By measuring brain signals and implementing a clever feedback scheme, researchers from India and the UK have reduced the positional error in brain-controlled robot arms by a factor of 10, paving the way to greatly enhancing the quality of life for people suffering from strokes and neuro-muscular disorders.
Brain-computer interfaces (BCI) have seen a large influx of research in an effort to allow precise and accurate control of physical systems, such as position control of robotic arms, using only signals generated from the user’s brain. Existing brain-computer interfaces, however, are hindered by two major challenges. First, most of the existing routines for BCI utilize open-loop control. In other words, the routines do not incorporate any feedback during the brain signal-driven movement to correct for any errors. This results in the failure of the system to take corrective actions and leads to large positional errors, such as a robot arm overshooting the desired position and pose. Second, contemporary BCI are designed to respond to inputs sequentially without finer adjustments, leading to further errors in positional control. Additionally, many BCI utilize multiple sensors to drive the functionality of the device under control. Sensors such as infrared spectroscopy, electroencephalography (EEG), and functional magnetic resonance imaging may be used in combination to process signals from the brain.
A. Rakshit, A. Konar and A. K. Nagar, "A Hybrid Brain-Computer Interface for Closed-Loop Position Control of a Robot Arm," IEEE/CAA J. Autom. Sinica, vol. 7, no. 5, pp. 1344-1360, Sept. 2020.
In this study, researchers relied solely on EEG, due to its non-invasiveness, fast response time, and low cost. By using sophisticated processing techniques, the researchers were able to partition different brain signals from the EEG necessary to control a robot arm. The team then made use of a well-known brain signal, the P300, which appears when a subject notices a significant but rare stimulus. In this case, when the subject notices the robotic arm does not reach the position they originally desired.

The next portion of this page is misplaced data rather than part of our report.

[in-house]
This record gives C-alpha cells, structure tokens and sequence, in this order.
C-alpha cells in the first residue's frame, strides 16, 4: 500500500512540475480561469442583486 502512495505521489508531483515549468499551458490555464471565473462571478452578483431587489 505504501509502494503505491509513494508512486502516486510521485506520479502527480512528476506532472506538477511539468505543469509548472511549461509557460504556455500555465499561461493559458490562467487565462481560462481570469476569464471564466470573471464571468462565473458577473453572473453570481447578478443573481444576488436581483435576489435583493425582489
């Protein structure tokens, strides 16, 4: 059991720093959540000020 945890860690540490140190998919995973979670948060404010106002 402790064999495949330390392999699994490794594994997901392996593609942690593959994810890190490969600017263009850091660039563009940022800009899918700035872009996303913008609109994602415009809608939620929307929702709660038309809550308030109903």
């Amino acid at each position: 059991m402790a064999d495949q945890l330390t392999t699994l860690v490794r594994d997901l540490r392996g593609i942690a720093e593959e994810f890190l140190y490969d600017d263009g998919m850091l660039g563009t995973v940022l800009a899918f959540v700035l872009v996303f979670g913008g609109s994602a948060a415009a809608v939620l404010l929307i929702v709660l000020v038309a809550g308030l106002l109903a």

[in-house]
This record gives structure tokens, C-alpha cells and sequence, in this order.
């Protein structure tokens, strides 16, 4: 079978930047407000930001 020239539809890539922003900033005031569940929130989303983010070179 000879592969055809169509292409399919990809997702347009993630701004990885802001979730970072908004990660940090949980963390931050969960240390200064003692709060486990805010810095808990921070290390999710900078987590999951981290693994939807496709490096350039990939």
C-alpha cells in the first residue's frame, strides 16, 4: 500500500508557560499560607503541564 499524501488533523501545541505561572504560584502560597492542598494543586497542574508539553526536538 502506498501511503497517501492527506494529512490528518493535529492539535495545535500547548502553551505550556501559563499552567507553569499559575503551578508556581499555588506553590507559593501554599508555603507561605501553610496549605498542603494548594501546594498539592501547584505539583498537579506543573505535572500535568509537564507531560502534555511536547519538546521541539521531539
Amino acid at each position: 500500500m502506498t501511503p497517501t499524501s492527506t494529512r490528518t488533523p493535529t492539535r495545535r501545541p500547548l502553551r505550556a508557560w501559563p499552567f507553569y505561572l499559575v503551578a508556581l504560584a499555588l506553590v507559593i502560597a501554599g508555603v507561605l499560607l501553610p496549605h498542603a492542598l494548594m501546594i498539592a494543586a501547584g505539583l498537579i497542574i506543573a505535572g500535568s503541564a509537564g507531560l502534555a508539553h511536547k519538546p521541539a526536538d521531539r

“The P300 is used to freeze the current motion of the robotic arm,” said Amit Konar, Professor in the Department of Electronics and Tele-Communication Engineering, Jadavpur University and co-author of the study. “Since elicitation and detection of the P300 signal requires a finite amount of time, the robotic link crosses the target position by a small amount before motion is stopped. The link is then moved in the reverse direction of the last motion before it is stopped.”
Each subsequent stoppage and reversal of the robotic link reduces the speed at which the arm is moving, until a minimum speed is met and the movement ceases. By introducing P300 brain responses to the arm movement via a feedback mechanism, the team was able to bring the error of arm movements down from 2.1% to 0.20% when compared to the previous state of the art BCI.
The team plans to build on their BCI design by developing a more robust, noise-insensitive control interface, moving ever closer to realizing sophisticated, mind controlled physical symptoms that will drastically improve the quality of life of individuals with neuro-muscular disorders.